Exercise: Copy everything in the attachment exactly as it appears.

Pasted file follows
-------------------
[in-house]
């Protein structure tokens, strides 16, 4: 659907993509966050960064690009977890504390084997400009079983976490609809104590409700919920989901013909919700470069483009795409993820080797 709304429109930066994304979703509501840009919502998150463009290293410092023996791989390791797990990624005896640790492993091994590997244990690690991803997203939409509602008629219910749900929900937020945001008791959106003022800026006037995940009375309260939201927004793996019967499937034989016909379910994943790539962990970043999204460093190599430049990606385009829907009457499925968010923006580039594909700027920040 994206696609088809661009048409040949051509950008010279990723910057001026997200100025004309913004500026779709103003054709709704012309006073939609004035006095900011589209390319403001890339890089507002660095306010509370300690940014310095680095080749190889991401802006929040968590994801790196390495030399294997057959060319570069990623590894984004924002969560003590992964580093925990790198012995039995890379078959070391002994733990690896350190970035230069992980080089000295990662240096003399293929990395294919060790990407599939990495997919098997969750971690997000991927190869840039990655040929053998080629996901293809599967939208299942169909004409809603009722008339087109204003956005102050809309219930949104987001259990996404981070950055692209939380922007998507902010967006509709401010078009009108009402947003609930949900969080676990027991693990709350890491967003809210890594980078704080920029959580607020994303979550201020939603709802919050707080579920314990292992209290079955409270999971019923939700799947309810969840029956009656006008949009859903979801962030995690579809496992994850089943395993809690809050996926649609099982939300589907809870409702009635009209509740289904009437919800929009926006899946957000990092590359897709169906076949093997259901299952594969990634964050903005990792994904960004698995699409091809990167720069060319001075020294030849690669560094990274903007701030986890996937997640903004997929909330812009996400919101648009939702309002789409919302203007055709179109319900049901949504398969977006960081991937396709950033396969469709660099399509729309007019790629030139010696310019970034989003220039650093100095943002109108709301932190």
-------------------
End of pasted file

[in-house]
């Protein structure tokens, strides 16, 4: 659907993509966050960064690009977890504390084997400009079983976490609809104590409700919920989901013909919700470069483009795409993820080797 709304429109930066994304979703509501840009919502998150463009290293410092023996791989390791797990990624005896640790492993091994590997244990690690991803997203939409509602008629219910749900929900937020945001008791959106003022800026006037995940009375309260939201927004793996019967499937034989016909379910994943790539962990970043999204460093190599430049990606385009829907009457499925968010923006580039594909700027920040 994206696609088809661009048409040949051509950008010279990723910057001026997200100025004309913004500026779709103003054709709704012309006073939609004035006095900011589209390319403001890339890089507002660095306010509370300690940014310095680095080749190889991401802006929040968590994801790196390495030399294997057959060319570069990623590894984004924002969560003590992964580093925990790198012995039995890379078959070391002994733990690896350190970035230069992980080089000295990662240096003399293929990395294919060790990407599939990495997919098997969750971690997000991927190869840039990655040929053998080629996901293809599967939208299942169909004409809603009722008339087109204003956005102050809309219930949104987001259990996404981070950055692209939380922007998507902010967006509709401010078009009108009402947003609930949900969080676990027991693990709350890491967003809210890594980078704080920029959580607020994303979550201020939603709802919050707080579920314990292992209290079955409270999971019923939700799947309810969840029956009656006008949009859903979801962030995690579809496992994850089943395993809690809050996926649609099982939300589907809870409702009635009209509740289904009437919800929009926006899946957000990092590359897709169906076949093997259901299952594969990634964050903005990792994904960004698995699409091809990167720069060319001075020294030849690669560094990274903007701030986890996937997640903004997929909330812009996400919101648009939702309002789409919302203007055709179109319900049901949504398969977006960081991937396709950033396969469709660099399509729309007019790629030139010696310019970034989003220039650093100095943002109108709301932190």